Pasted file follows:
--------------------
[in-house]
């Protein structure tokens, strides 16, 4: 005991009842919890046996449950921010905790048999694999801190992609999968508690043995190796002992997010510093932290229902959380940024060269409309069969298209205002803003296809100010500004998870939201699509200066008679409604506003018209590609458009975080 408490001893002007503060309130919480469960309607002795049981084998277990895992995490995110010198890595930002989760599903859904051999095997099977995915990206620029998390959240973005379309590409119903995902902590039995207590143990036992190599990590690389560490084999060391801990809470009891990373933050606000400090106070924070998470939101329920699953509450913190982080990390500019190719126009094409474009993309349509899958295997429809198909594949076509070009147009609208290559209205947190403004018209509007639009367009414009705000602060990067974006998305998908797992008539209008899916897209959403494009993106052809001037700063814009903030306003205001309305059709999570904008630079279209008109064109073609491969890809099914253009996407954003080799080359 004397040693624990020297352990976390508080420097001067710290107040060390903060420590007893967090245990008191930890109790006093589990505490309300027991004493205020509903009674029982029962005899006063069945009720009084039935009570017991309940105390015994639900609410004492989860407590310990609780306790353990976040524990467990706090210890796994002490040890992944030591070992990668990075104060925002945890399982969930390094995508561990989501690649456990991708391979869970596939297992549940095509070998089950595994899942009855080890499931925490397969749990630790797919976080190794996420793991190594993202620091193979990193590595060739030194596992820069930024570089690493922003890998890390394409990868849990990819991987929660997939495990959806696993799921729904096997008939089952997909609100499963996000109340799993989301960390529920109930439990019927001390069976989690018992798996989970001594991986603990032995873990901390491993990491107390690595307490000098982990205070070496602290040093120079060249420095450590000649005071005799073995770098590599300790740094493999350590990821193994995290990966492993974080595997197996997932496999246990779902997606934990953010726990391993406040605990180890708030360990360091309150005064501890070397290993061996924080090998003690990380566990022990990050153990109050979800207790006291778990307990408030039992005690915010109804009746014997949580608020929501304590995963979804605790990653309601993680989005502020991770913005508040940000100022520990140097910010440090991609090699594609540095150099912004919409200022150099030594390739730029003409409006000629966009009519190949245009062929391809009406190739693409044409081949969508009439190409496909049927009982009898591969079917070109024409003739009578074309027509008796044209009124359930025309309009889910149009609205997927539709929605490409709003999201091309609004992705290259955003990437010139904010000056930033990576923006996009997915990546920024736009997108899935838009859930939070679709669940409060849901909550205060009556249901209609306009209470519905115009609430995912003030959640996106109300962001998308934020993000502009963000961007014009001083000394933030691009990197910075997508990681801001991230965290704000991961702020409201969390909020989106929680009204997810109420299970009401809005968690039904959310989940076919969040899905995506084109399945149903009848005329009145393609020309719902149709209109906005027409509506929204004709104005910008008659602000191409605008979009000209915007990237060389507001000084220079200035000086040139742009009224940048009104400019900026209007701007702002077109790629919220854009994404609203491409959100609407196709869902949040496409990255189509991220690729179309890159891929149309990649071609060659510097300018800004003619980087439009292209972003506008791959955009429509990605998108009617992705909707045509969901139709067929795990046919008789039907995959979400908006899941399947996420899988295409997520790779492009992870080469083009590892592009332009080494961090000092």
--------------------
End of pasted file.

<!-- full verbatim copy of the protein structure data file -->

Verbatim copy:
[in-house]
């Protein structure tokens, strides 16, 4: 005991009842919890046996449950921010905790048999694999801190992609999968508690043995190796002992997010510093932290229902959380940024060269409309069969298209205002803003296809100010500004998870939201699509200066008679409604506003018209590609458009975080 408490001893002007503060309130919480469960309607002795049981084998277990895992995490995110010198890595930002989760599903859904051999095997099977995915990206620029998390959240973005379309590409119903995902902590039995207590143990036992190599990590690389560490084999060391801990809470009891990373933050606000400090106070924070998470939101329920699953509450913190982080990390500019190719126009094409474009993309349509899958295997429809198909594949076509070009147009609208290559209205947190403004018209509007639009367009414009705000602060990067974006998305998908797992008539209008899916897209959403494009993106052809001037700063814009903030306003205001309305059709999570904008630079279209008109064109073609491969890809099914253009996407954003080799080359 004397040693624990020297352990976390508080420097001067710290107040060390903060420590007893967090245990008191930890109790006093589990505490309300027991004493205020509903009674029982029962005899006063069945009720009084039935009570017991309940105390015994639900609410004492989860407590310990609780306790353990976040524990467990706090210890796994002490040890992944030591070992990668990075104060925002945890399982969930390094995508561990989501690649456990991708391979869970596939297992549940095509070998089950595994899942009855080890499931925490397969749990630790797919976080190794996420793991190594993202620091193979990193590595060739030194596992820069930024570089690493922003890998890390394409990868849990990819991987929660997939495990959806696993799921729904096997008939089952997909609100499963996000109340799993989301960390529920109930439990019927001390069976989690018992798996989970001594991986603990032995873990901390491993990491107390690595307490000098982990205070070496602290040093120079060249420095450590000649005071005799073995770098590599300790740094493999350590990821193994995290990966492993974080595997197996997932496999246990779902997606934990953010726990391993406040605990180890708030360990360091309150005064501890070397290993061996924080090998003690990380566990022990990050153990109050979800207790006291778990307990408030039992005690915010109804009746014997949580608020929501304590995963979804605790990653309601993680989005502020991770913005508040940000100022520990140097910010440090991609090699594609540095150099912004919409200022150099030594390739730029003409409006000629966009009519190949245009062929391809009406190739693409044409081949969508009439190409496909049927009982009898591969079917070109024409003739009578074309027509008796044209009124359930025309309009889910149009609205997927539709929605490409709003999201091309609004992705290259955003990437010139904010000056930033990576923006996009997915990546920024736009997108899935838009859930939070679709669940409060849901909550205060009556249901209609306009209470519905115009609430995912003030959640996106109300962001998308934020993000502009963000961007014009001083000394933030691009990197910075997508990681801001991230965290704000991961702020409201969390909020989106929680009204997810109420299970009401809005968690039904959310989940076919969040899905995506084109399945149903009848005329009145393609020309719902149709209109906005027409509506929204004709104005910008008659602000191409605008979009000209915007990237060389507001000084220079200035000086040139742009009224940048009104400019900026209007701007702002077109790629919220854009994404609203491409959100609407196709869902949040496409990255189509991220690729179309890159891929149309990649071609060659510097300018800004003619980087439009292209972003506008791959955009429509990605998108009617992705909707045509969901139709067929795990046919008789039907995959979400908006899941399947996420899988295409997520790779492009992870080469083009590892592009332009080494961090000092």